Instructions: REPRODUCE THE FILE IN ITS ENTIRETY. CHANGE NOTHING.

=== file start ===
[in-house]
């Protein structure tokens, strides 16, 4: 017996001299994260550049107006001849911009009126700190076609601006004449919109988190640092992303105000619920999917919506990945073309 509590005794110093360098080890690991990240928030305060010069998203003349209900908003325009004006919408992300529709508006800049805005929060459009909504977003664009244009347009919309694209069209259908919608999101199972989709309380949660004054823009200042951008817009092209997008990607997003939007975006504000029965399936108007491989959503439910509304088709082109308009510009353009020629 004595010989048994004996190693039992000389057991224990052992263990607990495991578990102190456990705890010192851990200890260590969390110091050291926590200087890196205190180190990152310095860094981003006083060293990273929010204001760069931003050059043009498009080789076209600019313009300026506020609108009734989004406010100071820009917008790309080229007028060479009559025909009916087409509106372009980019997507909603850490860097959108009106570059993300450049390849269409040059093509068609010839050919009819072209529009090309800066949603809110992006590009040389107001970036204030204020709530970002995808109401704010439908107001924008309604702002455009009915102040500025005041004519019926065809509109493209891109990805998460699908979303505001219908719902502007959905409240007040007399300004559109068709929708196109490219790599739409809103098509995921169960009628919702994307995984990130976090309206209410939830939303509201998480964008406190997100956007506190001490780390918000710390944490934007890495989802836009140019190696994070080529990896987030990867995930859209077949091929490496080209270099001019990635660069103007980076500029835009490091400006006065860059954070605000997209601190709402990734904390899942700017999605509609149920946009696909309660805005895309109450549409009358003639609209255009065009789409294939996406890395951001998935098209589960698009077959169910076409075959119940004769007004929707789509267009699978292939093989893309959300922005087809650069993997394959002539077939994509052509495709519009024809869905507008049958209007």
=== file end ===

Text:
[in-house]
């Protein structure tokens, strides 16, 4: 017996001299994260550049107006001849911009009126700190076609601006004449919109988190640092992303105000619920999917919506990945073309 509590005794110093360098080890690991990240928030305060010069998203003349209900908003325009004006919408992300529709508006800049805005929060459009909504977003664009244009347009919309694209069209259908919608999101199972989709309380949660004054823009200042951008817009092209997008990607997003939007975006504000029965399936108007491989959503439910509304088709082109308009510009353009020629 004595010989048994004996190693039992000389057991224990052992263990607990495991578990102190456990705890010192851990200890260590969390110091050291926590200087890196205190180190990152310095860094981003006083060293990273929010204001760069931003050059043009498009080789076209600019313009300026506020609108009734989004406010100071820009917008790309080229007028060479009559025909009916087409509106372009980019997507909603850490860097959108009106570059993300450049390849269409040059093509068609010839050919009819072209529009090309800066949603809110992006590009040389107001970036204030204020709530970002995808109401704010439908107001924008309604702002455009009915102040500025005041004519019926065809509109493209891109990805998460699908979303505001219908719902502007959905409240007040007399300004559109068709929708196109490219790599739409809103098509995921169960009628919702994307995984990130976090309206209410939830939303509201998480964008406190997100956007506190001490780390918000710390944490934007890495989802836009140019190696994070080529990896987030990867995930859209077949091929490496080209270099001019990635660069103007980076500029835009490091400006006065860059954070605000997209601190709402990734904390899942700017999605509609149920946009696909309660805005895309109450549409009358003639609209255009065009789409294939996406890395951001998935098209589960698009077959169910076409075959119940004769007004929707789509267009699978292939093989893309959300922005087809650069993997394959002539077939994509052509495709519009024809869905507008049958209007």